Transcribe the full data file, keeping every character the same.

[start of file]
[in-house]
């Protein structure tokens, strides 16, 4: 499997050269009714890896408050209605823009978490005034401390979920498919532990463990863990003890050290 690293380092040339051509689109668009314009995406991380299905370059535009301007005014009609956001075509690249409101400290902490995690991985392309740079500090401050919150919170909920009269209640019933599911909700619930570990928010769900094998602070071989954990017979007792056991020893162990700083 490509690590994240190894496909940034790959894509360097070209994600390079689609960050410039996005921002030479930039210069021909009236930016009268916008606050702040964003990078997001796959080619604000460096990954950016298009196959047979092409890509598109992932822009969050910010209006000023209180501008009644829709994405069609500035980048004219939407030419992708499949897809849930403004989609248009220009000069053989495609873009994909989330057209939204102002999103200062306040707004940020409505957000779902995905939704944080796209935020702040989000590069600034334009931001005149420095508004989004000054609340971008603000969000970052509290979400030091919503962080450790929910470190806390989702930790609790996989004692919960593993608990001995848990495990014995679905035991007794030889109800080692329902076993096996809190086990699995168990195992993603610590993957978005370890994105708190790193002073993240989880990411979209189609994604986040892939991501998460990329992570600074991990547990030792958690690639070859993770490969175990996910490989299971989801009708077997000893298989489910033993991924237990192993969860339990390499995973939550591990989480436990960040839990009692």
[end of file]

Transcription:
[in-house]
């Protein structure tokens, strides 16, 4: 499997050269009714890896408050209605823009978490005034401390979920498919532990463990863990003890050290 690293380092040339051509689109668009314009995406991380299905370059535009301007005014009609956001075509690249409101400290902490995690991985392309740079500090401050919150919170909920009269209640019933599911909700619930570990928010769900094998602070071989954990017979007792056991020893162990700083 490509690590994240190894496909940034790959894509360097070209994600390079689609960050410039996005921002030479930039210069021909009236930016009268916008606050702040964003990078997001796959080619604000460096990954950016298009196959047979092409890509598109992932822009969050910010209006000023209180501008009644829709994405069609500035980048004219939407030419992708499949897809849930403004989609248009220009000069053989495609873009994909989330057209939204102002999103200062306040707004940020409505957000779902995905939704944080796209935020702040989000590069600034334009931001005149420095508004989004000054609340971008603000969000970052509290979400030091919503962080450790929910470190806390989702930790609790996989004692919960593993608990001995848990495990014995679905035991007794030889109800080692329902076993096996809190086990699995168990195992993603610590993957978005370890994105708190790193002073993240989880990411979209189609994604986040892939991501998460990329992570600074991990547990030792958690690639070859993770490969175990996910490989299971989801009708077997000893298989489910033993991924237990192993969860339990390499995973939550591990989480436990960040839990009692």